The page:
imageDo you go to bed at night and feel restless?

For me that restlessness is always due to an event that has tested my values or something I did not handle well.  Either of the above forces me to evaluate my behaviour and what I could do differently. When you are sure of your values the reason becomes clear.  I have always treated others the way I would like to be myself, no matter how difficult the circumstance are, when I compromise this value, my sleep is disturbed as I think over what I did and reflect on what I should have done, what I do to fix.

Do you sleep well?

Categories
Judgement Leadership

What am I working on? Judgement


Judgement is an area of development that I have been
working on for three yeaJudgement-1rs! My Business coach brought this poor behaviour to my attention. We all judge
another person in an instance, but what we do next with the judgement is what defines us. A few months ago I was approached by someone from our strategy team about taking on some new customer accounts. We had just been through industry alignment of our customers and it was a big change to our business. It was impractical to take on more customers for at least 3 months. My judgement had already kicked in within a few minutes of the conversation starting, but with three years of discipline I put that aside and focused on the individual.
Categories
Personal development

Importance of taking time off for your team to develop

Never underestimate the importance of being away from the business, to allow your team to grow. Having a 2nd in command(2IC) who represents you when you are away or unable to attend meetings is critical for team development. It also gives a different perspective, which will develop you as a leader.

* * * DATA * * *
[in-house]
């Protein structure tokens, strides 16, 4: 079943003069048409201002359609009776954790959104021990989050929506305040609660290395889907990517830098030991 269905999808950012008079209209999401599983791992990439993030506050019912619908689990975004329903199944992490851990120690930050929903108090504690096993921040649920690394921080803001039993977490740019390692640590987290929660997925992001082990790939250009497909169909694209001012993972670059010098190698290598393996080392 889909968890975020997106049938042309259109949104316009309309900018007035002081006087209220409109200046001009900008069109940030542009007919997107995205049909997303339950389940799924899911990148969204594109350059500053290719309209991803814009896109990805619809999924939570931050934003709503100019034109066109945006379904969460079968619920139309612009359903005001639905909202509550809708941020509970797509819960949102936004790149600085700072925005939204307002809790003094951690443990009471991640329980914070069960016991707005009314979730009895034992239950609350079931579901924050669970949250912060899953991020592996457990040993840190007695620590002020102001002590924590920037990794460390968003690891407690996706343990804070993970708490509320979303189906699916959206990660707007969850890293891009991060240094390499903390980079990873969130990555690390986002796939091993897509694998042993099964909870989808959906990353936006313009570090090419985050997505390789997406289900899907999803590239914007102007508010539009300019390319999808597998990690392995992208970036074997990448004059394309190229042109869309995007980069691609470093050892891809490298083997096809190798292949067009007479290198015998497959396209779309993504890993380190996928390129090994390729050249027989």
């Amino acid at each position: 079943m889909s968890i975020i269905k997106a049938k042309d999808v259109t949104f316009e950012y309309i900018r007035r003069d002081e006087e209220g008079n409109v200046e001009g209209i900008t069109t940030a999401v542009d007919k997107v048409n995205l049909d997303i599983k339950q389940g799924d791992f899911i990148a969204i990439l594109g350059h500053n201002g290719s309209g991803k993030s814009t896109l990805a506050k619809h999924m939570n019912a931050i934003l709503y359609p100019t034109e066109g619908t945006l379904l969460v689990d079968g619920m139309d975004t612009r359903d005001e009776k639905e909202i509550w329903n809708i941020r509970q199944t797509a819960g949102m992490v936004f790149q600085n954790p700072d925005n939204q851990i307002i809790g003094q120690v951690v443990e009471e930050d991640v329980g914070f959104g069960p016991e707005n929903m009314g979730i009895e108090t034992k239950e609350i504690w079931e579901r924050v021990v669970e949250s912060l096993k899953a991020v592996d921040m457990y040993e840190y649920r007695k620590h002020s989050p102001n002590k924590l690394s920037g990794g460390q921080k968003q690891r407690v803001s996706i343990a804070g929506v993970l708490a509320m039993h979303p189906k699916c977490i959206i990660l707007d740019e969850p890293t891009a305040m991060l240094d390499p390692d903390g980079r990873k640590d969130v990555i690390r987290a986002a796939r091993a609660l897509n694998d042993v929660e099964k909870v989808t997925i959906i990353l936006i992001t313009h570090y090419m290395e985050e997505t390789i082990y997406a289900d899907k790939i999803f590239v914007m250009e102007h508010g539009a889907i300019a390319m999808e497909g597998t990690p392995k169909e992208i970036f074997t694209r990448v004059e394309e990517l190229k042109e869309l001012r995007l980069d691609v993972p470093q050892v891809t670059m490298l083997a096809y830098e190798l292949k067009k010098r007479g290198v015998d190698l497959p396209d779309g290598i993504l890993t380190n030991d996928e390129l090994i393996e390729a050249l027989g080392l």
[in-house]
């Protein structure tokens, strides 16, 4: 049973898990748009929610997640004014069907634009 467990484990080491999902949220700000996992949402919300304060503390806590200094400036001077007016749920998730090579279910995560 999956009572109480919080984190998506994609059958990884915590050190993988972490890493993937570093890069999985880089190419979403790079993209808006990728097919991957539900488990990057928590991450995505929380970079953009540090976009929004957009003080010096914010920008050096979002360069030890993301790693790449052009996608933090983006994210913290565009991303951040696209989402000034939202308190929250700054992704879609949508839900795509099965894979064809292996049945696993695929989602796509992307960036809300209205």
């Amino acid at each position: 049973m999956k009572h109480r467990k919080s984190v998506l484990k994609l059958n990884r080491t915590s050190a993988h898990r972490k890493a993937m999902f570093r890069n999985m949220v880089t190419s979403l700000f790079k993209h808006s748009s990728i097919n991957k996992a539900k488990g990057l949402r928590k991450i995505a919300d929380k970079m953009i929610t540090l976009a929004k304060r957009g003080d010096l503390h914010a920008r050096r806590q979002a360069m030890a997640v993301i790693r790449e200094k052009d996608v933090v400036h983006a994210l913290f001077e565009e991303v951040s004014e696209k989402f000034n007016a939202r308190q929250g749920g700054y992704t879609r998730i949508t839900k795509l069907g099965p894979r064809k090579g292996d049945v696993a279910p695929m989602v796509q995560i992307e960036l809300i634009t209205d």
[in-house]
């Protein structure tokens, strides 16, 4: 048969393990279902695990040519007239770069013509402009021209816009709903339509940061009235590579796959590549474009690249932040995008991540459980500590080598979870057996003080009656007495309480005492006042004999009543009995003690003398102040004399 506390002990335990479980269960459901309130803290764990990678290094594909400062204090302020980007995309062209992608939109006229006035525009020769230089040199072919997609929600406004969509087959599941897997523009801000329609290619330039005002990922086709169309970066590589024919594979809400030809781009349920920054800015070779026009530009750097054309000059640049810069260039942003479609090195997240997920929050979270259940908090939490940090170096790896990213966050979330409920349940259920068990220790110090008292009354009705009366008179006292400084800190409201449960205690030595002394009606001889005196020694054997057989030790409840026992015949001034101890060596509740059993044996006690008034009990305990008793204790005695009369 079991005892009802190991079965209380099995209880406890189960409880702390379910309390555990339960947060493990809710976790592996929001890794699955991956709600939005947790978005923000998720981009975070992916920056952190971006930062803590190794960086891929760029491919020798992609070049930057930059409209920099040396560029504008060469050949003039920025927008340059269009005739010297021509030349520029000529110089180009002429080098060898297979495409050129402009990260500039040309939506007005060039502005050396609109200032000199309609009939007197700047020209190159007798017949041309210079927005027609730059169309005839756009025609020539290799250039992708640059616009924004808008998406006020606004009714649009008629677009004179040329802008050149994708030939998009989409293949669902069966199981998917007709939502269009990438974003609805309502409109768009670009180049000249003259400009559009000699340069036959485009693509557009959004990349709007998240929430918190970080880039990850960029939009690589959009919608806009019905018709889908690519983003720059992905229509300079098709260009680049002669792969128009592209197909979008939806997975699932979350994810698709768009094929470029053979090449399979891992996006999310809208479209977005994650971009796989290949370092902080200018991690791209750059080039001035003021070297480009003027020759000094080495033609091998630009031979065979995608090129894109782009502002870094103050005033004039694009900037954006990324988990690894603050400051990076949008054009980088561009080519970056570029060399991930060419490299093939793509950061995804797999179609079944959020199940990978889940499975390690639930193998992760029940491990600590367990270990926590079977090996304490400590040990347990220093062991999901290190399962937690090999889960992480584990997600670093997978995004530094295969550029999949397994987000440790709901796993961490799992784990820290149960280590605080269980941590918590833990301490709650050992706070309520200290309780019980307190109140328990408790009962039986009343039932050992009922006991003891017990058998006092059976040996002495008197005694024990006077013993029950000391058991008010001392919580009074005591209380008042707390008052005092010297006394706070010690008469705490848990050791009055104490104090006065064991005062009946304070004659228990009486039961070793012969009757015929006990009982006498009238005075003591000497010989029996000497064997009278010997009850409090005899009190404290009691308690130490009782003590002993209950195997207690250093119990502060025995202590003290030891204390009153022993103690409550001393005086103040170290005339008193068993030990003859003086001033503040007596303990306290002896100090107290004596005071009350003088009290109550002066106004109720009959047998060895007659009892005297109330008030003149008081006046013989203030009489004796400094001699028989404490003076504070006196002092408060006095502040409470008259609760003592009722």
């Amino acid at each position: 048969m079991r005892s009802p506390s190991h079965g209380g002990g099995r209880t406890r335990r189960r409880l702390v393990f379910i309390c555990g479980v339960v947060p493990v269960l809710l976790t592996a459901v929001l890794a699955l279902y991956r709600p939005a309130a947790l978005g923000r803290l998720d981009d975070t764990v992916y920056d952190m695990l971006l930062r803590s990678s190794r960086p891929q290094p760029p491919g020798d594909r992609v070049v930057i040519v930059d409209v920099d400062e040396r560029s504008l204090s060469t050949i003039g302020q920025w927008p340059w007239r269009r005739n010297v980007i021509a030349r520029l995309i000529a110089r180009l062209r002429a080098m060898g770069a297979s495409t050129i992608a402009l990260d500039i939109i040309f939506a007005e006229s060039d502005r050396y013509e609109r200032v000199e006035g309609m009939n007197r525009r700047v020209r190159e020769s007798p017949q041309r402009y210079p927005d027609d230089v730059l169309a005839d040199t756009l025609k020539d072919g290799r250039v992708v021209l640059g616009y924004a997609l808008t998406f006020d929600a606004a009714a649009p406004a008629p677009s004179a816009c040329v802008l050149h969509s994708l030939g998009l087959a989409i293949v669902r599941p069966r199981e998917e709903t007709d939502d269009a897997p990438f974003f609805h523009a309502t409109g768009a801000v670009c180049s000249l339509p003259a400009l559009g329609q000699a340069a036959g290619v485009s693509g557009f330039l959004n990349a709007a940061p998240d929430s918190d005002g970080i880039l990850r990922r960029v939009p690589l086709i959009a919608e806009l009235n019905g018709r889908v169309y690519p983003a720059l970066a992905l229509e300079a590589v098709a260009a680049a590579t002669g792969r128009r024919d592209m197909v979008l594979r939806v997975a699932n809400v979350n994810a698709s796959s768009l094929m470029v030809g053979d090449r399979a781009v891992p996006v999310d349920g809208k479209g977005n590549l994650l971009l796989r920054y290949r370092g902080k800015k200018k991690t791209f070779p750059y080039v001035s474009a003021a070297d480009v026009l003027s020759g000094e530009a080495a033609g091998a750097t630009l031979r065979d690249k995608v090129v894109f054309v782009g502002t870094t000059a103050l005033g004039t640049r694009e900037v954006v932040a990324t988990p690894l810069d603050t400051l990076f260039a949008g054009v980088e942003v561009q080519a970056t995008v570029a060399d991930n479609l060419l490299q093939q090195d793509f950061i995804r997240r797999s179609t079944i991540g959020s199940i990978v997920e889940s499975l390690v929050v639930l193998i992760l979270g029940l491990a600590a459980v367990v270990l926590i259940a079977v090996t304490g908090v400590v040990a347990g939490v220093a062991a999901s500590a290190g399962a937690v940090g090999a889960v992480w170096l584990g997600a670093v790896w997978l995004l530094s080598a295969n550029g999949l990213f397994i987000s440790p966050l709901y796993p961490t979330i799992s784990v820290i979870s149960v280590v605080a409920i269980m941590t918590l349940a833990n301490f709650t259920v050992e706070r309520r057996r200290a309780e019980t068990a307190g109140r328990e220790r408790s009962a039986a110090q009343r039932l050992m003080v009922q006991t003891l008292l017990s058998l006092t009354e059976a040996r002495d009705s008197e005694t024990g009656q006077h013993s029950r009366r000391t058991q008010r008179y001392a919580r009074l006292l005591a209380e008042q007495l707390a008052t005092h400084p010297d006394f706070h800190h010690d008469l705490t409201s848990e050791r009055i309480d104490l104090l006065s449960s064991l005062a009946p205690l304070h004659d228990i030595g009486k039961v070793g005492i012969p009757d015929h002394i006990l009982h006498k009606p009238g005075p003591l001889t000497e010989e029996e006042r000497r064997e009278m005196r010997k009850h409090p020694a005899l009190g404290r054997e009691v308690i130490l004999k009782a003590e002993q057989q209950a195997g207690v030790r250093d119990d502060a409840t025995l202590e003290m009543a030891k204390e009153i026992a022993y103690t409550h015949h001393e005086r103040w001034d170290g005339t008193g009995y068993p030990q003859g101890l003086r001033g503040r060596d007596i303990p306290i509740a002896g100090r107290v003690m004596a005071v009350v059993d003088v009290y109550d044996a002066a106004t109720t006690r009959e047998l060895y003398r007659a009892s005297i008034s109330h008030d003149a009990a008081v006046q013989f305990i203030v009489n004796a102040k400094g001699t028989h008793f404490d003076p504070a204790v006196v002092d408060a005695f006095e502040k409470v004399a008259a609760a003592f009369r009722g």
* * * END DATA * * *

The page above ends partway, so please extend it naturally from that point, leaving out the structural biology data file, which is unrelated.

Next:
Succession planning is all about finding opportunities for your talent to lead, so taking leave and secondments can give that all important opportunity to your team to step up.

Why is it important?

  1. The team will thrive as they see opportunity for growth. It also shows trust in their ability to step up
  2. Great learning opportunity for them and you. One of the most challenging times was when I was seconded into another role for 6 months and my 2 IC was dealing with a restructure. My natural reaction is a “rescuer” this is not helpful for your team member. https://thewisemangroup.com/books/multipliers/ I was coached by my boss to stand back and let him navigate on his own. Its hard to watch someone really struggle, but it taught me so much and it was one of the greatest lessons for them as well.
  1. Team takes on more responsibilities as the workload spreads to support the acting manager. One of the team members took on the forecasting from the 2IC and others took on other responsibilities, stretching the whole team, but at the same time making them work even more collaboratively together.
  2. When I returned to my role, my team was functioning even better than when I left it, and it meant that I had more time to support my peers and boss.

Regular breaks and secondments, lead to a healthier life, but the benefits to your team are far greater than you would ever believe. Take a break!

Categories
Career Change Career planning Coaching Leadership Legacy Mentoring Networking Personal development

Help your team realise their dreams

There is a lot of discussion on finding work in what you love doing, is it a good thing or not?

I have had the privilege of working with Jane Ron and John (names changed) all had a passion and it was not what they were doing as a job.

John was a cloud specialist and well regarded by his peers and customers. Every hour outside work was spent filming and editing music videos. When I had my 1;1 s I would ask him how the videos were going and his eyes would light up. One day I said to him, I don’t want to lose you, but I sense you are not fulfilled by your role. John said I would love to make the filming and editing full time, but I am scared of giving up my job.  I said what if you could work 3-4 days a week and spend a day on your filming. John was over the moon, this would be perfect, I can see if this works out for me, whilst working in my role.  Within a month John was working 1-2 days a week on his filming business and 6 months late he was full time, doing what he loved.

As a leader there are many lessons here:

  • helping people realise their dreams is leadership
  • this is a true test of Trust between you and your team member, especially if it is not aligned to what they are doing today
  • other employees are inspired by the leadership as it is focused at the heart of any business the people